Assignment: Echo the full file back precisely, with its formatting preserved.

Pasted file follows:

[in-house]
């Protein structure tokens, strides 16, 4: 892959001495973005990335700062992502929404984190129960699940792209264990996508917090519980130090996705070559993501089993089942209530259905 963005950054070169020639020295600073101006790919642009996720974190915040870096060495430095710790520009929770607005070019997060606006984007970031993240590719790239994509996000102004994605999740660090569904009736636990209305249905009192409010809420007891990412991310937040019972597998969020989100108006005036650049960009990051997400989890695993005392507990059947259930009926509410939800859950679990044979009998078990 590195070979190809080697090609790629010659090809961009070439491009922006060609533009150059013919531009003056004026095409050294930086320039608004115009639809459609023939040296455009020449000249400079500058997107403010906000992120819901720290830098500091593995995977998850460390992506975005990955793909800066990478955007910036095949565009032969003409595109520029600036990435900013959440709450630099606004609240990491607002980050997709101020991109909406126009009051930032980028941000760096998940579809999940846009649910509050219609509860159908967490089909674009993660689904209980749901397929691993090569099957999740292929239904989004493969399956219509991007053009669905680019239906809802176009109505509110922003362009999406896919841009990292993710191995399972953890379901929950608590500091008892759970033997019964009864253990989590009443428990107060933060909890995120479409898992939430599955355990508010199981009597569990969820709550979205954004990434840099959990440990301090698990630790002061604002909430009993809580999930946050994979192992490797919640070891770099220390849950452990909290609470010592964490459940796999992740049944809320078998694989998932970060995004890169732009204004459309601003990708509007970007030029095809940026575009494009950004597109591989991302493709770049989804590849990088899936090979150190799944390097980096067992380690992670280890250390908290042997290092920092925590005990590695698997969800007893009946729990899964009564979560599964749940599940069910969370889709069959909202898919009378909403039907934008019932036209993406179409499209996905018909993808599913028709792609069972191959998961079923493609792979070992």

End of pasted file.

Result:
[in-house]
């Protein structure tokens, strides 16, 4: 892959001495973005990335700062992502929404984190129960699940792209264990996508917090519980130090996705070559993501089993089942209530259905 963005950054070169020639020295600073101006790919642009996720974190915040870096060495430095710790520009929770607005070019997060606006984007970031993240590719790239994509996000102004994605999740660090569904009736636990209305249905009192409010809420007891990412991310937040019972597998969020989100108006005036650049960009990051997400989890695993005392507990059947259930009926509410939800859950679990044979009998078990 590195070979190809080697090609790629010659090809961009070439491009922006060609533009150059013919531009003056004026095409050294930086320039608004115009639809459609023939040296455009020449000249400079500058997107403010906000992120819901720290830098500091593995995977998850460390992506975005990955793909800066990478955007910036095949565009032969003409595109520029600036990435900013959440709450630099606004609240990491607002980050997709101020991109909406126009009051930032980028941000760096998940579809999940846009649910509050219609509860159908967490089909674009993660689904209980749901397929691993090569099957999740292929239904989004493969399956219509991007053009669905680019239906809802176009109505509110922003362009999406896919841009990292993710191995399972953890379901929950608590500091008892759970033997019964009864253990989590009443428990107060933060909890995120479409898992939430599955355990508010199981009597569990969820709550979205954004990434840099959990440990301090698990630790002061604002909430009993809580999930946050994979192992490797919640070891770099220390849950452990909290609470010592964490459940796999992740049944809320078998694989998932970060995004890169732009204004459309601003990708509007970007030029095809940026575009494009950004597109591989991302493709770049989804590849990088899936090979150190799944390097980096067992380690992670280890250390908290042997290092920092925590005990590695698997969800007893009946729990899964009564979560599964749940599940069910969370889709069959909202898919009378909403039907934008019932036209993406179409499209996905018909993808599913028709792609069972191959998961079923493609792979070992």